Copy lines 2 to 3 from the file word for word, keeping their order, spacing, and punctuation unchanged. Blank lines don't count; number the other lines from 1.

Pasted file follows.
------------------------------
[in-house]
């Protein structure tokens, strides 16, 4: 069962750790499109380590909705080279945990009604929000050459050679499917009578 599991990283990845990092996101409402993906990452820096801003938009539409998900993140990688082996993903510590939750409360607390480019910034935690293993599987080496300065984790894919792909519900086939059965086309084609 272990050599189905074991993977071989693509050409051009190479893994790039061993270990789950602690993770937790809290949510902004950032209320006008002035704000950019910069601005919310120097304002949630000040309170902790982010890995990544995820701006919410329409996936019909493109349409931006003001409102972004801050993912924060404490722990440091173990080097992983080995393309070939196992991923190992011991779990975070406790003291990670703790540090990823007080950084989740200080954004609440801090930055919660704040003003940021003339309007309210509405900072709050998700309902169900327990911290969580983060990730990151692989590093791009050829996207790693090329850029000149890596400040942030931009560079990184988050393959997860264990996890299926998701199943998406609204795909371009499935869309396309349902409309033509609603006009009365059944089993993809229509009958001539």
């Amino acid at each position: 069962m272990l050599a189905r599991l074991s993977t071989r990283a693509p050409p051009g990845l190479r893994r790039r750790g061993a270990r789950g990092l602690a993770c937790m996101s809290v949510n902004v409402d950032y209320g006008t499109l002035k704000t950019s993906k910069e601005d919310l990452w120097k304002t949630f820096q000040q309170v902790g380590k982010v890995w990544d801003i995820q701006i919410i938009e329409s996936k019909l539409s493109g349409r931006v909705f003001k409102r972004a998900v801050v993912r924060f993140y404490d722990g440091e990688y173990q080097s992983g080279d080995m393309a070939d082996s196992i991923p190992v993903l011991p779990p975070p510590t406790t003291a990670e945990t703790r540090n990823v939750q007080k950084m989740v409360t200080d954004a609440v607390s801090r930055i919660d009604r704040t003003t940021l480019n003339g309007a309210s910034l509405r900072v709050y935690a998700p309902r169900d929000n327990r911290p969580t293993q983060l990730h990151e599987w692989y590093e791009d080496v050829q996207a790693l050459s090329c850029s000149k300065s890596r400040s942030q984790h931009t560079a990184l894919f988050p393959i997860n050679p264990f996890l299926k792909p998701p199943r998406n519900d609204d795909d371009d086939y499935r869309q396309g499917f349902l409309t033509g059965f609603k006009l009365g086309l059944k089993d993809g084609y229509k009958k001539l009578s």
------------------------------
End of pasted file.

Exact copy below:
């Protein structure tokens, strides 16, 4: 069962750790499109380590909705080279945990009604929000050459050679499917009578 599991990283990845990092996101409402993906990452820096801003938009539409998900993140990688082996993903510590939750409360607390480019910034935690293993599987080496300065984790894919792909519900086939059965086309084609 272990050599189905074991993977071989693509050409051009190479893994790039061993270990789950602690993770937790809290949510902004950032209320006008002035704000950019910069601005919310120097304002949630000040309170902790982010890995990544995820701006919410329409996936019909493109349409931006003001409102972004801050993912924060404490722990440091173990080097992983080995393309070939196992991923190992011991779990975070406790003291990670703790540090990823007080950084989740200080954004609440801090930055919660704040003003940021003339309007309210509405900072709050998700309902169900327990911290969580983060990730990151692989590093791009050829996207790693090329850029000149890596400040942030931009560079990184988050393959997860264990996890299926998701199943998406609204795909371009499935869309396309349902409309033509609603006009009365059944089993993809229509009958001539």
């Amino acid at each position: 069962m272990l050599a189905r599991l074991s993977t071989r990283a693509p050409p051009g990845l190479r893994r790039r750790g061993a270990r789950g990092l602690a993770c937790m996101s809290v949510n902004v409402d950032y209320g006008t499109l002035k704000t950019s993906k910069e601005d919310l990452w120097k304002t949630f820096q000040q309170v902790g380590k982010v890995w990544d801003i995820q701006i919410i938009e329409s996936k019909l539409s493109g349409r931006v909705f003001k409102r972004a998900v801050v993912r924060f993140y404490d722990g440091e990688y173990q080097s992983g080279d080995m393309a070939d082996s196992i991923p190992v993903l011991p779990p975070p510590t406790t003291a990670e945990t703790r540090n990823v939750q007080k950084m989740v409360t200080d954004a609440v607390s801090r930055i919660d009604r704040t003003t940021l480019n003339g309007a309210s910034l509405r900072v709050y935690a998700p309902r169900d929000n327990r911290p969580t293993q983060l990730h990151e599987w692989y590093e791009d080496v050829q996207a790693l050459s090329c850029s000149k300065s890596r400040s942030q984790h931009t560079a990184l894919f988050p393959i997860n050679p264990f996890l299926k792909p998701p199943r998406n519900d609204d795909d371009d086939y499935r869309q396309g499917f349902l409309t033509g059965f609603k006009l009365g086309l059944k089993d993809g084609y229509k009958k001539l009578s």